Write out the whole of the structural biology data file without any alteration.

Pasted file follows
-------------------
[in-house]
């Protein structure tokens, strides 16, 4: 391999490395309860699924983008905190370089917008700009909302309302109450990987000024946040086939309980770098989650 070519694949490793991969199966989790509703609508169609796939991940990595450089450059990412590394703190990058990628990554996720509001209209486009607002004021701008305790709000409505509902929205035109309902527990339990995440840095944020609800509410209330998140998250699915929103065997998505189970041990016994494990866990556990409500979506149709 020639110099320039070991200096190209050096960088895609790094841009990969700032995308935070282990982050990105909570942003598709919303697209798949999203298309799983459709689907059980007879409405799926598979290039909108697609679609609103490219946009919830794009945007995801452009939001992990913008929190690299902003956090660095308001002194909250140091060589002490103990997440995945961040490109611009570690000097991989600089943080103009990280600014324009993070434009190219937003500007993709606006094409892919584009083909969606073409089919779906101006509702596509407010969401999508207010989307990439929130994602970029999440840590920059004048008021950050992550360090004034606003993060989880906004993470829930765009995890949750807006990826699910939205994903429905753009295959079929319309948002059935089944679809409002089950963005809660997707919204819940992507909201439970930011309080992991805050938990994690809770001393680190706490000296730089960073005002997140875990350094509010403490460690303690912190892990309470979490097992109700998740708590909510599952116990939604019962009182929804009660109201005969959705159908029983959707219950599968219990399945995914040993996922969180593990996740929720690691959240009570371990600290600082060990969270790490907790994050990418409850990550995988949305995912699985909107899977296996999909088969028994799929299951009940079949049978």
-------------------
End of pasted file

[in-house]
């Protein structure tokens, strides 16, 4: 391999490395309860699924983008905190370089917008700009909302309302109450990987000024946040086939309980770098989650 070519694949490793991969199966989790509703609508169609796939991940990595450089450059990412590394703190990058990628990554996720509001209209486009607002004021701008305790709000409505509902929205035109309902527990339990995440840095944020609800509410209330998140998250699915929103065997998505189970041990016994494990866990556990409500979506149709 020639110099320039070991200096190209050096960088895609790094841009990969700032995308935070282990982050990105909570942003598709919303697209798949999203298309799983459709689907059980007879409405799926598979290039909108697609679609609103490219946009919830794009945007995801452009939001992990913008929190690299902003956090660095308001002194909250140091060589002490103990997440995945961040490109611009570690000097991989600089943080103009990280600014324009993070434009190219937003500007993709606006094409892919584009083909969606073409089919779906101006509702596509407010969401999508207010989307990439929130994602970029999440840590920059004048008021950050992550360090004034606003993060989880906004993470829930765009995890949750807006990826699910939205994903429905753009295959079929319309948002059935089944679809409002089950963005809660997707919204819940992507909201439970930011309080992991805050938990994690809770001393680190706490000296730089960073005002997140875990350094509010403490460690303690912190892990309470979490097992109700998740708590909510599952116990939604019962009182929804009660109201005969959705159908029983959707219950599968219990399945995914040993996922969180593990996740929720690691959240009570371990600290600082060990969270790490907790994050990418409850990550995988949305995912699985909107899977296996999909088969028994799929299951009940079949049978």